Assuming the Raspberry Pi is just a consumer of data its GPIO would be configured as an input, and whether or not you enable a pull-up resistor would depend on if that's built into the controller or not. I can't think of a reason why the Raspberry Pi would ever actively drive the data line. I would guess you need to enable the pull-up on the Raspberry Pi, because otherwise what's the point of having an open collector interface on the controller. You might need to use an external pull-up resistor if the internal pull-up is too weak; the tutorial I reference below suggests 2.2k Ohms, whereas the internal pull-ups on the Pi are likely > 30k.
I wonder whether you're actually going to be able to get sufficiently frequent / deterministic sampling of the signal on the Raspberry Pi by polling the GPIO though, in order to decode the (presumably) serial data coming from the controller. I'm not familiar with the N64 controller protocol, so it's hard to say.
I found this reference on the internet, which might be helpful to you:
To understand how to interface with an N64 controller, one must first
understand the protocol that a genuine N64 uses to interface with the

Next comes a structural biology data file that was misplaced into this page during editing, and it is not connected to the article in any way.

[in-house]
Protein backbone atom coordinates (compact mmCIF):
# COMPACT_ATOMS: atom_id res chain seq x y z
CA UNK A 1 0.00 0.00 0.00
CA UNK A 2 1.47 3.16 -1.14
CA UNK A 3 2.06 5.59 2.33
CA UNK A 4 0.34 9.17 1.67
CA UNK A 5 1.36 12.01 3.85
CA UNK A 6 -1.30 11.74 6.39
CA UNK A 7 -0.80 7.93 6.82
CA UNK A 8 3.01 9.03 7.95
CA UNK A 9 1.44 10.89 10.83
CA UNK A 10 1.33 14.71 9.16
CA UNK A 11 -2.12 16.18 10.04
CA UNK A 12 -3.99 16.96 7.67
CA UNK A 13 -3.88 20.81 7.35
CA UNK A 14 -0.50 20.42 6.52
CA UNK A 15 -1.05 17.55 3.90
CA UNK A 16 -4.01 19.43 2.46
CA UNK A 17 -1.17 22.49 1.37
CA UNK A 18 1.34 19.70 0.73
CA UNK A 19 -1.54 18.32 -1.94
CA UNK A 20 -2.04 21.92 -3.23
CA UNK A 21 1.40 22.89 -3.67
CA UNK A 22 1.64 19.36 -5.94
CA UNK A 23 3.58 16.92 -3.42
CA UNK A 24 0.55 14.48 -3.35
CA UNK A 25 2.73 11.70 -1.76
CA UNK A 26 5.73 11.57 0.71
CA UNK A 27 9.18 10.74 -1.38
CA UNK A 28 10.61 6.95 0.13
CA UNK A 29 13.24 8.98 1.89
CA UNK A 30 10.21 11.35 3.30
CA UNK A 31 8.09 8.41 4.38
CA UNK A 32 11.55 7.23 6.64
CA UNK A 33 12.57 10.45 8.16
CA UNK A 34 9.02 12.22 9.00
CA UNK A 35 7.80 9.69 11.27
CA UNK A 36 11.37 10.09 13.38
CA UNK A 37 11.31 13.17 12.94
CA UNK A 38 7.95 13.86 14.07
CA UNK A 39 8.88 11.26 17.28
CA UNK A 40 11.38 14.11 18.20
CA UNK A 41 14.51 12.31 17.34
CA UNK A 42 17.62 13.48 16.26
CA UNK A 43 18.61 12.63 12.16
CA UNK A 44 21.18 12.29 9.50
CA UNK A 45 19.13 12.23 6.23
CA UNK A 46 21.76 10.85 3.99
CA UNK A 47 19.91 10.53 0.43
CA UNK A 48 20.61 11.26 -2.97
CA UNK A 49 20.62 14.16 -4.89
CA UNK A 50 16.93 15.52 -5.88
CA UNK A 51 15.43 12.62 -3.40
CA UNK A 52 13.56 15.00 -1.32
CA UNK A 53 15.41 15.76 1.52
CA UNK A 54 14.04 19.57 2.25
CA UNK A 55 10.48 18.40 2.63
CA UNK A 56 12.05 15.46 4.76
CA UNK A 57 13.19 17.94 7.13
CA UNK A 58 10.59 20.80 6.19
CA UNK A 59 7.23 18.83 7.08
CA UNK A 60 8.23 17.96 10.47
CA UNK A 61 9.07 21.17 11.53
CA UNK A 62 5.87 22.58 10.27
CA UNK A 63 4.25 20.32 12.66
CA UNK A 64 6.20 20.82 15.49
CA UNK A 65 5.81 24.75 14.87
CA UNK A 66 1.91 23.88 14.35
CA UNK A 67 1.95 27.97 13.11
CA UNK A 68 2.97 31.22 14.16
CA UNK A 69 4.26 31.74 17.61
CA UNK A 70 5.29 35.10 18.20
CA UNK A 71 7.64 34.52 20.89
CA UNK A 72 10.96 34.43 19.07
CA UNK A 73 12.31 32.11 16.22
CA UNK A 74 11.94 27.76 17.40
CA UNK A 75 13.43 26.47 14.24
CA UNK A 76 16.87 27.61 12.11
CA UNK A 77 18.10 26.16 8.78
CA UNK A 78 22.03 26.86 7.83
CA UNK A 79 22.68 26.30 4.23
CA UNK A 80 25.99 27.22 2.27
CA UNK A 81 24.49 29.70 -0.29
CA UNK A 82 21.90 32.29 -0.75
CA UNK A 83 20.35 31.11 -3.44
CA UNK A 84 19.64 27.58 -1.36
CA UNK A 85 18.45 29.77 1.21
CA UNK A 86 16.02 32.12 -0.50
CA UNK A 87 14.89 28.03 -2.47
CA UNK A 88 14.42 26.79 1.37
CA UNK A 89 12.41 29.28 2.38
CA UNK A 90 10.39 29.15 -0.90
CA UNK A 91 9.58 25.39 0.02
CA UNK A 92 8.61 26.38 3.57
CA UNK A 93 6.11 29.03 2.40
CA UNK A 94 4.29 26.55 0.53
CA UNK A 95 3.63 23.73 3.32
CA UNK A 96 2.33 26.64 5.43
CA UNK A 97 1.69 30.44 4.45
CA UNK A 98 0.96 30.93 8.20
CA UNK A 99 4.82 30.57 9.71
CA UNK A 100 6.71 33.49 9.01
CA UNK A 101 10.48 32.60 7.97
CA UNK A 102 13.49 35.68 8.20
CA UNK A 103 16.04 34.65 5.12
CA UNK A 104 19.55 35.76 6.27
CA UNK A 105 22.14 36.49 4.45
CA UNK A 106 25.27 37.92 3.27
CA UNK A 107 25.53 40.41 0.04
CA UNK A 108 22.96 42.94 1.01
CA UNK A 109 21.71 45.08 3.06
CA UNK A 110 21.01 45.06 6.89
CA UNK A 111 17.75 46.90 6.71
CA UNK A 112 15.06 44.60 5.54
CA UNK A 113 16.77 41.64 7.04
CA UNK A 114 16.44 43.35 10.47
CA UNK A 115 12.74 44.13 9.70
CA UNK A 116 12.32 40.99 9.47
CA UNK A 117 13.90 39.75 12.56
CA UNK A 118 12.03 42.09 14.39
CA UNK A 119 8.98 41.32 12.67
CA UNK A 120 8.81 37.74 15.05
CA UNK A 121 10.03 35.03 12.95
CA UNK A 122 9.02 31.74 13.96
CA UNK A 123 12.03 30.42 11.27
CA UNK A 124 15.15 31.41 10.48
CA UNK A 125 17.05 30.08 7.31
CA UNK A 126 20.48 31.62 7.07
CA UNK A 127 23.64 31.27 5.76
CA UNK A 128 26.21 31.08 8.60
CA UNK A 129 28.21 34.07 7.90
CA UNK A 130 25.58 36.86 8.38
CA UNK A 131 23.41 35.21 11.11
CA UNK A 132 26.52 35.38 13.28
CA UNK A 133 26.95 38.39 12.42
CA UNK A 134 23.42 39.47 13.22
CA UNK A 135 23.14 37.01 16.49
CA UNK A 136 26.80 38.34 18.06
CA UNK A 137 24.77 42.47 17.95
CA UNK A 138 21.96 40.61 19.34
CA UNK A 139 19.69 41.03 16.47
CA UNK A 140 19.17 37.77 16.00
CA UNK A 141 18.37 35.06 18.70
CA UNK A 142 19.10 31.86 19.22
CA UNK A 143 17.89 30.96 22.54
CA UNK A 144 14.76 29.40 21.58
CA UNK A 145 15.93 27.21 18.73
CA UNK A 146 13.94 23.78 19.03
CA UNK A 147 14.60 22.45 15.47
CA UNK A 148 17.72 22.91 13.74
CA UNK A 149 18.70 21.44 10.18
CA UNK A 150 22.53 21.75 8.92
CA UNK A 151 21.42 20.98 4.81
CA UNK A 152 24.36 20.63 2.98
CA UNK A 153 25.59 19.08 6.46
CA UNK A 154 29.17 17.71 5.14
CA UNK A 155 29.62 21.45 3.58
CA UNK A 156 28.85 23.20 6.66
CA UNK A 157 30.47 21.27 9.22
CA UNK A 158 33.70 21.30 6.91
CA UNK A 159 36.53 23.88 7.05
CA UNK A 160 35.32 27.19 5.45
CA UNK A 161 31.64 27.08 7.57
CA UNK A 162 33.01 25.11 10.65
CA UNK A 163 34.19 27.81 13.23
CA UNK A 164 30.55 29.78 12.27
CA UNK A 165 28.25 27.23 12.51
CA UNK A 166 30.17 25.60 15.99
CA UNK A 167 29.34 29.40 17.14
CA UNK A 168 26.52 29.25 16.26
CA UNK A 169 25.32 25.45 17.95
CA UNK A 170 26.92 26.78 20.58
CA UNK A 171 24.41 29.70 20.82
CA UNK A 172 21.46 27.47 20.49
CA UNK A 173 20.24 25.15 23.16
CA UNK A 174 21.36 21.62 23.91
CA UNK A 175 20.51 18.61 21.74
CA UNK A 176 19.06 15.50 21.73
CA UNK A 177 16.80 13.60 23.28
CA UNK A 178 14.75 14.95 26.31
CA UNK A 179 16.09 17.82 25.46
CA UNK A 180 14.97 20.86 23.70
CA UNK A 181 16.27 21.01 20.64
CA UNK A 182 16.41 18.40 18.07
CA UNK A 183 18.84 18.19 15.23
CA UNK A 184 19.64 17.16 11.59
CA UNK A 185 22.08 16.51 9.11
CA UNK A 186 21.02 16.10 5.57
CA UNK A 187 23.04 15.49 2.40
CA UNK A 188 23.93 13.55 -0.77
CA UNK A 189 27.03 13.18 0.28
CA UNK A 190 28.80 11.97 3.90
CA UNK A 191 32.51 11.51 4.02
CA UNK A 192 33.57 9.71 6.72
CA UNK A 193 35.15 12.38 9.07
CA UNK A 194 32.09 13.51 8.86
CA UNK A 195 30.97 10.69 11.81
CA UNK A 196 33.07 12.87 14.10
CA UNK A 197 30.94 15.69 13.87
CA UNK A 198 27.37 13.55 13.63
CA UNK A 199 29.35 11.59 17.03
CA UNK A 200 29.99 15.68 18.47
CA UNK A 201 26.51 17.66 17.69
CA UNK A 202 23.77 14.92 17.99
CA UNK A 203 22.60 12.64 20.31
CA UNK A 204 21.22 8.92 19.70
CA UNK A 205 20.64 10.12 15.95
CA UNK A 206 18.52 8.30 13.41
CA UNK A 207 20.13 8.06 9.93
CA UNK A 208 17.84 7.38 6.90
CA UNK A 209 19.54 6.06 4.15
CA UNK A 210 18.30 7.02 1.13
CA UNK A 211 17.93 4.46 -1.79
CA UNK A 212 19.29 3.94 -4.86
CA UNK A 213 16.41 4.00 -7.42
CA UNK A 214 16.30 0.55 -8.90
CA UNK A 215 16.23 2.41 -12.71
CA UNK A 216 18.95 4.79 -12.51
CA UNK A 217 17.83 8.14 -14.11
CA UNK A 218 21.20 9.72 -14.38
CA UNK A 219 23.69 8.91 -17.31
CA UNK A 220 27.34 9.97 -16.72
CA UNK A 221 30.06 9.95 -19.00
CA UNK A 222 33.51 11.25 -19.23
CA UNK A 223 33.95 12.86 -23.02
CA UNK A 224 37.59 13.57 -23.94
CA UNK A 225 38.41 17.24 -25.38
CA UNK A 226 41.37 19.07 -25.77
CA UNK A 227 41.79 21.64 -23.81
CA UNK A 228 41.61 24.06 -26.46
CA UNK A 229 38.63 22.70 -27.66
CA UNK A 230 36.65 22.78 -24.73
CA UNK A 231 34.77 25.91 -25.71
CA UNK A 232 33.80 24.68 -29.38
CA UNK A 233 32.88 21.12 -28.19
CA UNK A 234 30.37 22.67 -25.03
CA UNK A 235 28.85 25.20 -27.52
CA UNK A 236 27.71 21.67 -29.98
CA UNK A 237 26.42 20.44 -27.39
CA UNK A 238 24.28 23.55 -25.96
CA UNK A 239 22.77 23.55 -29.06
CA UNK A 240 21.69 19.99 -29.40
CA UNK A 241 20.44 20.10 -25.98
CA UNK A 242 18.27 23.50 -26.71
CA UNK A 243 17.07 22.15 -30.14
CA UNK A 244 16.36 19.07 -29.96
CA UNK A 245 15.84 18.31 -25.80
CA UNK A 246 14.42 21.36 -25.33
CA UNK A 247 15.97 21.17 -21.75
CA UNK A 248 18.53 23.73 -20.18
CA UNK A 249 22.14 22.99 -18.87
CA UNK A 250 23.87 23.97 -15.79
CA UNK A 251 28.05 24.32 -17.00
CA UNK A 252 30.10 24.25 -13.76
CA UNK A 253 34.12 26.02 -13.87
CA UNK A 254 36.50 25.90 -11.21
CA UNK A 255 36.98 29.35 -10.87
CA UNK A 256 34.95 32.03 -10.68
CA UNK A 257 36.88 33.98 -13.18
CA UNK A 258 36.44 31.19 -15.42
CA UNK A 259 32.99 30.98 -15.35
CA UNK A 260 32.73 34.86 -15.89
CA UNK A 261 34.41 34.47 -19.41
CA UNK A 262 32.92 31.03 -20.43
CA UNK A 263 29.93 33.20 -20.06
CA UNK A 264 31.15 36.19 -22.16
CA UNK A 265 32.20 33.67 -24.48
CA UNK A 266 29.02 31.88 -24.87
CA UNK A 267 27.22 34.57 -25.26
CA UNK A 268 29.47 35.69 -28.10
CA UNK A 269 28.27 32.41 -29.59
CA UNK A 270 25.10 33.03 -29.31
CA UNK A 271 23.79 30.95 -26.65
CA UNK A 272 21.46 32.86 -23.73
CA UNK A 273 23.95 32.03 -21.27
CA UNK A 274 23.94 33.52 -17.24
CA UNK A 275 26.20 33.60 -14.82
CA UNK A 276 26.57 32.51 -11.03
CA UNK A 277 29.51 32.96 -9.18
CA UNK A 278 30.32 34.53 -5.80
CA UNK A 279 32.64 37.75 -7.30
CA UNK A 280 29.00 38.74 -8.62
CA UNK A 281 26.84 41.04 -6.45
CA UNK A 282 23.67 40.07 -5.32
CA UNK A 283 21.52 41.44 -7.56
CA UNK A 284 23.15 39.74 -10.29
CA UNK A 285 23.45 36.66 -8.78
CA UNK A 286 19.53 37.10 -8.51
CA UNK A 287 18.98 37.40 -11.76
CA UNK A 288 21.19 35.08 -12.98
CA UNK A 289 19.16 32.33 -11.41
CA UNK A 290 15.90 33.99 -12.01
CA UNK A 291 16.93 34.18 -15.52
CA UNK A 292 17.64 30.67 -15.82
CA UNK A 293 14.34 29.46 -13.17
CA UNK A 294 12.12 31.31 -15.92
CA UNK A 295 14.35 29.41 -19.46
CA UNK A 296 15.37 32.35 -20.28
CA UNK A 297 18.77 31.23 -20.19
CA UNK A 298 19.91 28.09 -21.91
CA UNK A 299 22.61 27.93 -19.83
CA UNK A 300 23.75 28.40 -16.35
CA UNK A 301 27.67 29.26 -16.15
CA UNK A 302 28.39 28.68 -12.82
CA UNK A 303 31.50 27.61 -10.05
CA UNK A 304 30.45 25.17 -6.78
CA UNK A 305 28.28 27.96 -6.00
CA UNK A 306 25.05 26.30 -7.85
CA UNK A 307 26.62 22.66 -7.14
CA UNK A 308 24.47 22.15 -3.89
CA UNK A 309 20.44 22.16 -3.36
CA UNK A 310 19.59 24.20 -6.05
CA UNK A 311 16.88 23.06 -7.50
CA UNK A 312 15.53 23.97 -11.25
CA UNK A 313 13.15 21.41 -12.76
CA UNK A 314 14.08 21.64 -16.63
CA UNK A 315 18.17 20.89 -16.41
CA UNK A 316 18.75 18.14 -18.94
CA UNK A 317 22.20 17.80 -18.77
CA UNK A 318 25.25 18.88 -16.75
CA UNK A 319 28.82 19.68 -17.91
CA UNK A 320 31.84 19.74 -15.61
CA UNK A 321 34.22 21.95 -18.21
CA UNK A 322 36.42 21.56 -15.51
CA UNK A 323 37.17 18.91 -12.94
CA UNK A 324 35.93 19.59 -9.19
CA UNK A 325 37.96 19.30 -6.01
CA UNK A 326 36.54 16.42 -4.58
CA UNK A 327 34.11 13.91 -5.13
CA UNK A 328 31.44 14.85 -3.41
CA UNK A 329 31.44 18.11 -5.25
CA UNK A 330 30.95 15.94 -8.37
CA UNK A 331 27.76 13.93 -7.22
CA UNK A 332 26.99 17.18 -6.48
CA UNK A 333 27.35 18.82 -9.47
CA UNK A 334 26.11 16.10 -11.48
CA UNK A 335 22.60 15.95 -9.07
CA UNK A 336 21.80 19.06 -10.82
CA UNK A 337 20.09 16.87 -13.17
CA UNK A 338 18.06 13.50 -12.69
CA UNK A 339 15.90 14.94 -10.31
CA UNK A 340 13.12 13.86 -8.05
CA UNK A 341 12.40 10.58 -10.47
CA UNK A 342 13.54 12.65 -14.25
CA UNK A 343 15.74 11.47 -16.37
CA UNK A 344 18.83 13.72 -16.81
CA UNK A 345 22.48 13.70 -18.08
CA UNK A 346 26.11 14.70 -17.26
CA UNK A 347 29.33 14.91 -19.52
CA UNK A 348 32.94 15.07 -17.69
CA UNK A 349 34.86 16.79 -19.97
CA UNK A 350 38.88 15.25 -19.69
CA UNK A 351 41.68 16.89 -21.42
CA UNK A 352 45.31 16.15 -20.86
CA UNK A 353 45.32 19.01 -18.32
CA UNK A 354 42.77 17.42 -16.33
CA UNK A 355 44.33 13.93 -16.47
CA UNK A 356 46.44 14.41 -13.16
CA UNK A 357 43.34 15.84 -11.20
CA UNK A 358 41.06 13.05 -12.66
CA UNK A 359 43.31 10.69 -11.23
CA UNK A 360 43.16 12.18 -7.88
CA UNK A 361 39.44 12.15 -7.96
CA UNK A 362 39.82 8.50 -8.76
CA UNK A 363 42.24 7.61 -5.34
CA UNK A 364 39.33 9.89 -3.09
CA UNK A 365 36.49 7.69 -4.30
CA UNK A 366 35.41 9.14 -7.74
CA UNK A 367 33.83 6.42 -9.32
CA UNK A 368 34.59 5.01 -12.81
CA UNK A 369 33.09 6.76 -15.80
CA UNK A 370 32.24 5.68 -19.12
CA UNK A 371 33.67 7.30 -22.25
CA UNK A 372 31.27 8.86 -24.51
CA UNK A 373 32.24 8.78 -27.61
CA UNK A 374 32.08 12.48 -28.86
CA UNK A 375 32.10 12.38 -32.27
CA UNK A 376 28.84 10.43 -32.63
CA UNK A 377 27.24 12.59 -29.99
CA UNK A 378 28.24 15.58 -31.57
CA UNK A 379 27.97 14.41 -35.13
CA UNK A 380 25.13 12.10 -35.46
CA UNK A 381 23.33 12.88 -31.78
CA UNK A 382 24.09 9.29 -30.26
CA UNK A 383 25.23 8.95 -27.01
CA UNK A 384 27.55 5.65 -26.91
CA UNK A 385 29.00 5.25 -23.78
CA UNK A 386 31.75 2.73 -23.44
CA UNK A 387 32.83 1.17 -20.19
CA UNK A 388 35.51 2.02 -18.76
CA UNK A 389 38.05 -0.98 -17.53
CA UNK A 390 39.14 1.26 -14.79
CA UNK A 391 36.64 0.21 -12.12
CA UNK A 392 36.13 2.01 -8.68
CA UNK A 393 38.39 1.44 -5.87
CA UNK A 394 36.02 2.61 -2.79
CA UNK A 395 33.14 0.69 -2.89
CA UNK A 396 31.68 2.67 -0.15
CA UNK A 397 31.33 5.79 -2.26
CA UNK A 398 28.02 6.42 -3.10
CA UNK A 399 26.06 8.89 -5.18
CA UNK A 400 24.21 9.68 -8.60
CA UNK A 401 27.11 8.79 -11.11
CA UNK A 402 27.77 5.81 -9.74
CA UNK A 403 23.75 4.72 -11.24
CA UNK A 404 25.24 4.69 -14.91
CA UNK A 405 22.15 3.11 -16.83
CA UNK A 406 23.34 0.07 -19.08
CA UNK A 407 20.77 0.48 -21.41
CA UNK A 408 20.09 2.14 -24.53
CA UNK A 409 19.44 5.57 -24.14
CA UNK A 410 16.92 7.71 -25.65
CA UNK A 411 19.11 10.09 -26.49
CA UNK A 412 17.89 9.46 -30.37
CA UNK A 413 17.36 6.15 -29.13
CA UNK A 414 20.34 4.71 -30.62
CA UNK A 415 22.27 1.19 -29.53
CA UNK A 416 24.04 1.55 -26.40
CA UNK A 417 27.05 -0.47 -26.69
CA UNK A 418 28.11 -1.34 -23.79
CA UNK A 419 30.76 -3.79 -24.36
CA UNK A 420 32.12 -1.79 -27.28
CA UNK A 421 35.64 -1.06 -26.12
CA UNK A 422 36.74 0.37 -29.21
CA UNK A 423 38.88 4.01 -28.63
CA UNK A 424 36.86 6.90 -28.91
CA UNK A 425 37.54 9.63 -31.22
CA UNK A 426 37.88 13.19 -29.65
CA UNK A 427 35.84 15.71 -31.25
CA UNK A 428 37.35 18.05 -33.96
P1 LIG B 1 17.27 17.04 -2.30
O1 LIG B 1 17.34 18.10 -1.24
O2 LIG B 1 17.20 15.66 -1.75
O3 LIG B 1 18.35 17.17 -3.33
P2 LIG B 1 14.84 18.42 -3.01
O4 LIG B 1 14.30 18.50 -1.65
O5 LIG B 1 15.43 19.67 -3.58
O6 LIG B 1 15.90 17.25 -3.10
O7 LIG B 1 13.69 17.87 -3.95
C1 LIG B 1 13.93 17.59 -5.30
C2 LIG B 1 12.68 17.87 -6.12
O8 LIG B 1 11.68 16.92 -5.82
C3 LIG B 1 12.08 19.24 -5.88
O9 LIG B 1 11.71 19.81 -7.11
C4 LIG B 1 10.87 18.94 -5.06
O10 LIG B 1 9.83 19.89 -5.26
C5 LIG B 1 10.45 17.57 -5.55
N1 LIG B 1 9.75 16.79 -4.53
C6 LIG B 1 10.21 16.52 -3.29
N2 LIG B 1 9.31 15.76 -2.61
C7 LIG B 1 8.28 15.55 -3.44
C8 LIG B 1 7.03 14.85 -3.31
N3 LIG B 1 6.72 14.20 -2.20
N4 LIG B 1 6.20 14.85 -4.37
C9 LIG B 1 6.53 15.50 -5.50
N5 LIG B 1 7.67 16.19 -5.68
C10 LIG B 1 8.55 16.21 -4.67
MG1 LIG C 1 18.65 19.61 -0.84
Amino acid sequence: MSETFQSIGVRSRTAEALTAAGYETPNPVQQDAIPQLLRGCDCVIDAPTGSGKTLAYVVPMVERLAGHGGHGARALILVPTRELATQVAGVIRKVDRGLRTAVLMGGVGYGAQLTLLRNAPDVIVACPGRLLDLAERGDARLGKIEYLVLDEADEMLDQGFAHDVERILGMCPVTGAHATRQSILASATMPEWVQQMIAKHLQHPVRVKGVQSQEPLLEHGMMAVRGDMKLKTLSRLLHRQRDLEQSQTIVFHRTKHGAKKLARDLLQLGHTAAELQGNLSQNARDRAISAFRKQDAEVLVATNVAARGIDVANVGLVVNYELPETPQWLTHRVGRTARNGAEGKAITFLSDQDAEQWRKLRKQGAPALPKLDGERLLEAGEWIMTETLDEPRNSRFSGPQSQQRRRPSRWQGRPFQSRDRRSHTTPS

controller. All data is transmitted on a single, half-duplex wire (the
signal wire plugged into pin 25 above). When this wire is idle, it is
high (hence the pull-up resistor). If a falling edge is detected, it
means that bits are being transmitted. Bits are transmitted in 4μs
intervals. For a 0, the wire is low for 3μs and high for 1μs. For a 1,
the wire is low for 1μs and high for 3μs. In order to read a bit, you
must simply wait for a falling edge, and then read the wire 2μs after
the falling edge. If the wire is high, the value is a 1, if it is low,
the value is a 0. All transmissions end with a 1 bit that is not
followed by a falling edge, called the signal bit.
Looks like a serial Pulse Width Modulation encoding. I'm skeptical that one can decode this with a Raspberry Pi easily. It would, on the other hand, be trivial to decode with a microcontroller, e.g. using pin change interrupts and/or hardware timers / input capture interrupts.
Seeing as it is a bi-directional bus, you should indeed never set the GPIO to an output-HIGH. When you want the output to be HIGH, you just set it as an input with pull-up enabled (or no pull-up maybe). When you want to output LOW, set the GPIO to an output low. Again though, I doubt you can get the timing right with a Pi given the O/S in the way.